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Latina activist to deliver Donald L. Hollowell Lecture

Posted March 6, 2018
Reported by: Laurie Anderson,

Athens, GA -- A Latina activist who turned to photography as a means of advancing social justice will present the annual Donald L. Hollowell Lecture on Tuesday, March 20 at the University of Georgia. Maria Varela, a recipient of the MacArthur “genius” grant, will present “Time to Get Ready” at 3:00 p.m. in the Chapel.

Varela was the first Latina to document through the camera lens the civil rights struggles of minorities in the rural South and Southwest. As a field worker for the Student Nonviolent Coordinating Committee in the 1960s, she began photographing African-Americans for a voter literacy program. She went on to capture images of voting rights marches and African-American life that were picked up by news services, turned into posters and calendars and used to motivate communities to enact change.

She continued to work on behalf of marginalized people after moving to New Mexico, where her activities included photographing efforts by Chicanos to reclaim land rights. In 1990 she was awarded a $305,000 MacArthur Foundation Fellowship for her part in founding nonprofit cooperatives that improved health care, social services and employment in isolated Hispanic and Native American communities. The fellowship is often referred to as the “genius” grant.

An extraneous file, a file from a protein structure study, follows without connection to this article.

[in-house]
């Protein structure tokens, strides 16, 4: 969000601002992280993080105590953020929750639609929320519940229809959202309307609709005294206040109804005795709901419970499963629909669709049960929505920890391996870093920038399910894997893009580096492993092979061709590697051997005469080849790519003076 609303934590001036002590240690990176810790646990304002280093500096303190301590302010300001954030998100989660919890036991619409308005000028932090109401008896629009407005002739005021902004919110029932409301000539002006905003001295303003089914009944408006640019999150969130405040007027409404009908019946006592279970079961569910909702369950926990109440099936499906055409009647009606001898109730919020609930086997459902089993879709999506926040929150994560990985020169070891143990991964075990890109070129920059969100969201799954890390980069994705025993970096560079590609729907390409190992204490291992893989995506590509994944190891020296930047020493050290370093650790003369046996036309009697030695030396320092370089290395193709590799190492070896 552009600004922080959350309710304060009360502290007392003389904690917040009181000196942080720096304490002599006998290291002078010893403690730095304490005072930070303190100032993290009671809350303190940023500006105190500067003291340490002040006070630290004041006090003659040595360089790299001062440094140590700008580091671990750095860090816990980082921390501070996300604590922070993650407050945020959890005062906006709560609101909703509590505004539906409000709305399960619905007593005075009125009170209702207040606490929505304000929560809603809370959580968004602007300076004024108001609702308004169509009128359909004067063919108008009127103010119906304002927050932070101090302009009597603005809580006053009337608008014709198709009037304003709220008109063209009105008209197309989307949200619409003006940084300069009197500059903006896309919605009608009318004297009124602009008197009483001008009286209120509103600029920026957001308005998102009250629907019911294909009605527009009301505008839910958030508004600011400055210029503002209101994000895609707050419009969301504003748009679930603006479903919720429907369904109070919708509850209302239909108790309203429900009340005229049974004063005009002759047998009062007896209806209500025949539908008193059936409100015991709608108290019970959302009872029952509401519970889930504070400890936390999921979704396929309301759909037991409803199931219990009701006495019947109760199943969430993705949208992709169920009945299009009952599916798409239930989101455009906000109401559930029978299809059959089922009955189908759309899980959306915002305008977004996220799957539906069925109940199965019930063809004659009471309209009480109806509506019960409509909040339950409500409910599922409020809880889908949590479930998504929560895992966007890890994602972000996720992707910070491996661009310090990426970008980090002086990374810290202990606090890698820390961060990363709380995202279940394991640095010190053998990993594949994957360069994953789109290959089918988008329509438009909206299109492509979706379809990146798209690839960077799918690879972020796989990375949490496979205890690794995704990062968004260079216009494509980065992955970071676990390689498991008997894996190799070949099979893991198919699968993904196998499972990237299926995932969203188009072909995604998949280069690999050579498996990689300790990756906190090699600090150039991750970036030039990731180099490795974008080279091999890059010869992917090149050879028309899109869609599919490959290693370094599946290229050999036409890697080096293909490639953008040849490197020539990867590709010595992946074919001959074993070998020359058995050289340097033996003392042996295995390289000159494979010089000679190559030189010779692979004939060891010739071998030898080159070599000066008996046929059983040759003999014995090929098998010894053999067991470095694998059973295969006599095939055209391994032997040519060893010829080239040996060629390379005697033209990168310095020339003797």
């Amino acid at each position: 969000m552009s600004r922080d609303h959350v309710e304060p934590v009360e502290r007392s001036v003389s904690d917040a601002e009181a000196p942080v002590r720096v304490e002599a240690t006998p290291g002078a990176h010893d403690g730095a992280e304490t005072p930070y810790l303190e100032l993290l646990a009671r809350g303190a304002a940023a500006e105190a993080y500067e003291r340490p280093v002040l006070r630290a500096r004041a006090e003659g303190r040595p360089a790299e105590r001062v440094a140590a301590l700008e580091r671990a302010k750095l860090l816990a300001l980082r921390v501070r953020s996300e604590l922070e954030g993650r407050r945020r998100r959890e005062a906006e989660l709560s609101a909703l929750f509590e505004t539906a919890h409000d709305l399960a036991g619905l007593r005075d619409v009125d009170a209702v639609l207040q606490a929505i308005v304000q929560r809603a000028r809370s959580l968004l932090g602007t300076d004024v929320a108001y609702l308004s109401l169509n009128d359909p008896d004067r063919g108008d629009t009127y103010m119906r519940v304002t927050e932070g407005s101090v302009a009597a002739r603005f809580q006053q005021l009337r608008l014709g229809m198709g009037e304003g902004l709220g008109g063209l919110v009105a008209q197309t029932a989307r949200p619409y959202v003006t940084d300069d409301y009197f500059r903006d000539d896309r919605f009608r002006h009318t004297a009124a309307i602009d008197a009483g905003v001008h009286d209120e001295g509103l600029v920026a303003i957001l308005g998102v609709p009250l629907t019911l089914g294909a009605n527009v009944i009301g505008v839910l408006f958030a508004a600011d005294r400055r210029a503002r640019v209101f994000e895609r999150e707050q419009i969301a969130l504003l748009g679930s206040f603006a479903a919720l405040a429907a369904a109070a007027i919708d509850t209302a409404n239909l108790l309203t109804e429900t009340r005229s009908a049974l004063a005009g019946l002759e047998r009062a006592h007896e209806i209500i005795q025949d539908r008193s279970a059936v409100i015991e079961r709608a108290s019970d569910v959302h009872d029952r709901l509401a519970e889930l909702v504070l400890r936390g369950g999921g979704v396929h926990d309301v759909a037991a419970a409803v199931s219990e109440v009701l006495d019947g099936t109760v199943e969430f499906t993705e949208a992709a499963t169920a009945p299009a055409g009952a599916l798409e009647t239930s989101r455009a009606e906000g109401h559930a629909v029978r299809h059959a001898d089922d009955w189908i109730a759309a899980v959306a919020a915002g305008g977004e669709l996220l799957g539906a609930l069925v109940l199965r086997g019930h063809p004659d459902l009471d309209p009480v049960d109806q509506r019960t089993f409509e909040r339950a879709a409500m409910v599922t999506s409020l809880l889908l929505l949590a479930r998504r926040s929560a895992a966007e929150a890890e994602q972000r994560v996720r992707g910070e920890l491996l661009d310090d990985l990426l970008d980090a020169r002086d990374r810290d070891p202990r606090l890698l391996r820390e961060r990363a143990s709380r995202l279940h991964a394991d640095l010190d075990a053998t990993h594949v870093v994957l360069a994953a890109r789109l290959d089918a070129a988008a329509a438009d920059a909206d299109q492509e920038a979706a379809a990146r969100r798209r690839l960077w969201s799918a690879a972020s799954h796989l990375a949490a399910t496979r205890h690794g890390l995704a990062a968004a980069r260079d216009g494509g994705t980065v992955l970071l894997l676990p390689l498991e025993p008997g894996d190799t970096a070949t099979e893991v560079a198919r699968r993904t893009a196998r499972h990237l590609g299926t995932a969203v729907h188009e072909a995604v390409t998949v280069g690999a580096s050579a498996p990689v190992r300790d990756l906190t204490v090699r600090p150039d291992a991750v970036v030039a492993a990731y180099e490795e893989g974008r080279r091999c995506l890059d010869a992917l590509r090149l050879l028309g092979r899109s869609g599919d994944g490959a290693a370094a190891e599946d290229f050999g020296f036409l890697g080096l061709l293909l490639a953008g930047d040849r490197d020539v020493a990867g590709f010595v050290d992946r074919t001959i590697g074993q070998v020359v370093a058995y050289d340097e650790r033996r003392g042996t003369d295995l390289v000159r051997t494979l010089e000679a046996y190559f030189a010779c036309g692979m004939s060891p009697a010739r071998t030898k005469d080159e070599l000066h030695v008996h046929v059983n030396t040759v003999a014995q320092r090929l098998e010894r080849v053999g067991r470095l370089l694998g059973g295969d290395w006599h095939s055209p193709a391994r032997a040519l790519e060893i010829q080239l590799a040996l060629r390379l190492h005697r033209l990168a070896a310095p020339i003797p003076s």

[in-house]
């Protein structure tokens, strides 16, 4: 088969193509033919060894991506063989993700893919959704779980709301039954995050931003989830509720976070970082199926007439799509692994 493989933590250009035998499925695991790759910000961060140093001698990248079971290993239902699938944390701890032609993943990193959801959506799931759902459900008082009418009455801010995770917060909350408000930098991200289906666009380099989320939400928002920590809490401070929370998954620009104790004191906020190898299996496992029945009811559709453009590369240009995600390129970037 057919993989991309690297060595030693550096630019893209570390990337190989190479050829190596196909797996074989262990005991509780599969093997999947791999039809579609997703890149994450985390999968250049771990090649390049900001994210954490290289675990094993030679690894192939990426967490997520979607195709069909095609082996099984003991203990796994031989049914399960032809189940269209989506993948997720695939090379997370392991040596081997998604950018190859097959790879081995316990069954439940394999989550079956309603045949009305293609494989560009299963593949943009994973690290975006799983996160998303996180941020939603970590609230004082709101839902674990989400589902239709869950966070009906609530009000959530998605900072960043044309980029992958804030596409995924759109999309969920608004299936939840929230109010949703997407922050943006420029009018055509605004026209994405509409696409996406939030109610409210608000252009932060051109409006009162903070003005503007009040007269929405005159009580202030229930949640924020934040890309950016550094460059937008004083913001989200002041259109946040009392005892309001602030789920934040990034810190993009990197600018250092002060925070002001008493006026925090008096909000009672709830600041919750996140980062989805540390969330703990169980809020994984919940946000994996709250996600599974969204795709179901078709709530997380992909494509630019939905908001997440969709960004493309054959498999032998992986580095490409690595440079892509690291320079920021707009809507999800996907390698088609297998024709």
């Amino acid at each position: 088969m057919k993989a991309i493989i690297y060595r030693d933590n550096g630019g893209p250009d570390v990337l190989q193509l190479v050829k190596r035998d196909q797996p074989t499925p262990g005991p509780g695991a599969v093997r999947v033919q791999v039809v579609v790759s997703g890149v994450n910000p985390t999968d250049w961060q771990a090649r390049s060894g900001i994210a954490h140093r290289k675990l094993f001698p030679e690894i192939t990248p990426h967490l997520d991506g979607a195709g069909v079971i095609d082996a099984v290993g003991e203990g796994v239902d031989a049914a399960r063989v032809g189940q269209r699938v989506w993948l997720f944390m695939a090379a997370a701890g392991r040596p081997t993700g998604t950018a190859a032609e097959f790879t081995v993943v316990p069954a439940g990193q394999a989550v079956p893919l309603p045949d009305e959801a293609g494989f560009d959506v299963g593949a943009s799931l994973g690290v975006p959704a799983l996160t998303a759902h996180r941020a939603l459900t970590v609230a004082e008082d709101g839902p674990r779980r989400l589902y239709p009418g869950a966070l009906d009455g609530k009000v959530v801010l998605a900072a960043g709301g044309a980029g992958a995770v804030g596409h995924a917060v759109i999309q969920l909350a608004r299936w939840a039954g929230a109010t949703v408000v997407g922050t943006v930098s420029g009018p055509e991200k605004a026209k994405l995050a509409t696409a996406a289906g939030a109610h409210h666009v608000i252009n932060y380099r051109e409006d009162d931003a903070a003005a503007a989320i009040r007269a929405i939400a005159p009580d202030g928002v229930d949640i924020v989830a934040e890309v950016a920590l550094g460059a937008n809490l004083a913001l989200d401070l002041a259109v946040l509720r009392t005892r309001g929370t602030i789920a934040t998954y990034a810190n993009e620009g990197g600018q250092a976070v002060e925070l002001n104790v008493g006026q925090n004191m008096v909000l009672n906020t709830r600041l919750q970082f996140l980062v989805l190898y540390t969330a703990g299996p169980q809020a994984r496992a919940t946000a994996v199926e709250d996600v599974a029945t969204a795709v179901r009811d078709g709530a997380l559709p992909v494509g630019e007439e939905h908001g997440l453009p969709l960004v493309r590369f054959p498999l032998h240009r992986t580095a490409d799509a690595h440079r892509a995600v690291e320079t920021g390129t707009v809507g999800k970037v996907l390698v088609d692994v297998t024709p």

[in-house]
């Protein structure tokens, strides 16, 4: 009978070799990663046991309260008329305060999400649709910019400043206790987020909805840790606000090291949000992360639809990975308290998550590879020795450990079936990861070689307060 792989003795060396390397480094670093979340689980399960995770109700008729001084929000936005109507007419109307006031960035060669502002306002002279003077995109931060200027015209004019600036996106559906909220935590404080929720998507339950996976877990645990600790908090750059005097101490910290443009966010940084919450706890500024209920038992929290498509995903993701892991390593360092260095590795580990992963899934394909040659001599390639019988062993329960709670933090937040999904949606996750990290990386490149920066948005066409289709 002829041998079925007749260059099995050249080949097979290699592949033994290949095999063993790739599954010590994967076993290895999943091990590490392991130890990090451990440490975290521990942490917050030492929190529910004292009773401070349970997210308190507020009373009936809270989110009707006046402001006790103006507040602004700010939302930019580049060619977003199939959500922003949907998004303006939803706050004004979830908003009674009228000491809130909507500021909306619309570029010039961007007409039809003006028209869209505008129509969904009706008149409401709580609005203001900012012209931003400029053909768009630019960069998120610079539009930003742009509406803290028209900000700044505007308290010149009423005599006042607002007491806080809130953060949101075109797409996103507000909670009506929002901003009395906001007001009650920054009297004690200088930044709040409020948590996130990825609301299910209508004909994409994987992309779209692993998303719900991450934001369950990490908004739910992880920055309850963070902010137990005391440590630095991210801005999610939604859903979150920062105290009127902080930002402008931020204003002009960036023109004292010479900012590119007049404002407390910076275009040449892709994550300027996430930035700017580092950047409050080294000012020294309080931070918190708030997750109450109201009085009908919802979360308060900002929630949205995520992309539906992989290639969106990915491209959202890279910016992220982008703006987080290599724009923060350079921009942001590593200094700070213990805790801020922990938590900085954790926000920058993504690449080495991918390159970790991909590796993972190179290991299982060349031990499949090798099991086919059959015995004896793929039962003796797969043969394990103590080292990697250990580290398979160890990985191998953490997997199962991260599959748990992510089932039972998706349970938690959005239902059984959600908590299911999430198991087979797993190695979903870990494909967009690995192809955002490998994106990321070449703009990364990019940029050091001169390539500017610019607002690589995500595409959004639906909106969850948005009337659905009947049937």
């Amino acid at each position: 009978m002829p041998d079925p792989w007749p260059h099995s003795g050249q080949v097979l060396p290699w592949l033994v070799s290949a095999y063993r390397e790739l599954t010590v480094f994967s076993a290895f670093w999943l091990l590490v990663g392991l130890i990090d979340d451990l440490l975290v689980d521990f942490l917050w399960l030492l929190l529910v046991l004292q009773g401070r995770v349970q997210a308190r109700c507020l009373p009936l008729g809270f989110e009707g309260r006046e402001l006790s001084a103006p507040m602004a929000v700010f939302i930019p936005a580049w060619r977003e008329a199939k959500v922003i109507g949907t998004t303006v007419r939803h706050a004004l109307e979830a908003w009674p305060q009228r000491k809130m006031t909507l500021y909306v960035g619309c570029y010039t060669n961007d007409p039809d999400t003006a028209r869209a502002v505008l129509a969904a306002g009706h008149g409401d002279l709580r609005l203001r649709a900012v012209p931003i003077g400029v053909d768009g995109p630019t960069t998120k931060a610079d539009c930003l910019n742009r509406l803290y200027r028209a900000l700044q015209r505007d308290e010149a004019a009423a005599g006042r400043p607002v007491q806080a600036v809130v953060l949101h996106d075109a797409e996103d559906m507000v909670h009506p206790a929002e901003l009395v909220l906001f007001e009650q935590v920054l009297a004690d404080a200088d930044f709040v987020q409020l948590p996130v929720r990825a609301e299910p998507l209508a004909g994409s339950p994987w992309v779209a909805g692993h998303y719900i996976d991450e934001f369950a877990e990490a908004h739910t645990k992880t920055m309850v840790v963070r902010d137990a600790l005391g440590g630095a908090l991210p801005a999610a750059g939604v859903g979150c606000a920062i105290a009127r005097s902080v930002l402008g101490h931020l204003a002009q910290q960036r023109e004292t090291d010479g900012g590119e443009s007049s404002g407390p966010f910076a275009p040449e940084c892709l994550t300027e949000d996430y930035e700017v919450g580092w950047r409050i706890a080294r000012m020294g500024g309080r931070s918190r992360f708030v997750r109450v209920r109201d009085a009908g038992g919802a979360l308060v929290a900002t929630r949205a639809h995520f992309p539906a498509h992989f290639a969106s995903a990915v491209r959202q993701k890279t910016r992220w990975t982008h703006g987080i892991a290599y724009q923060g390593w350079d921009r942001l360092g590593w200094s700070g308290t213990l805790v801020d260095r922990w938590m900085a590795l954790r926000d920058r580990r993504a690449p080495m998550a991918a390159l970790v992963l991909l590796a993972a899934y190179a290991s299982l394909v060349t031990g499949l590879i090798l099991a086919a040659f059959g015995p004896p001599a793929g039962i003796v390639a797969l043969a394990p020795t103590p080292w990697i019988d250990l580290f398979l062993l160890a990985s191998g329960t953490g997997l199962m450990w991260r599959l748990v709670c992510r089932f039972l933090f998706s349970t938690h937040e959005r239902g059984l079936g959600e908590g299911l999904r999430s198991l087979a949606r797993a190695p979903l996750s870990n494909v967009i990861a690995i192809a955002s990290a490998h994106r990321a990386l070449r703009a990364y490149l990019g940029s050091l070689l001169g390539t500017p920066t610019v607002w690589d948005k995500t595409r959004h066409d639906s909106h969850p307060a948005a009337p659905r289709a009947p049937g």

“Maria Varela is a civil rights trailblazer who overcame barriers based on gender, race and culture to advance social change,” said Llewellyn J. Cornelius, the Donald L. Hollowell Distinguished Professor of Social Justice and Civil Rights Studies at the UGA School of Social Work. “For over five decades she has utilized her skills as a listener, an observer and a communicator to increase literacy, voter participation, and enable traditional rural cultures to thrive.”

Varela co-authored “Rural Environmental Planning for Sustainable Communities,” published in 1992 by Island Press. Her photographs have been included in books and featured in galleries and museums, including the New York Public Library, the Smithsonian Institution and the National Museum for Mexican Art in Chicago, Illinois.

In addition to her organizing work, Varela has held adjunct faculty positions at the University of New Mexico and Colorado College.

The Donald L. Hollowell Lecture is named for the civil rights attorney who was the lead counsel in Holmes v. Danner, the landmark case that in 1961 secured the right for African-Americans to attend the University of Georgia. This year’s lecture is sponsored by the Center for Social Justice, Human and Civil Rights; the School of Social Work; the Latin American and Caribbean Studies Institute; the Office of Institutional Diversity; the School of Public and International Affairs; the Office of Inclusion and Diversity Leadership, Franklin College of Arts and Sciences; the College of Family and Consumer Sciences; and the Institute for African American Studies.

This event is free and open to the public. The Chapel is located on UGA’s campus at 109 Herty Drive, Athens, GA  30602.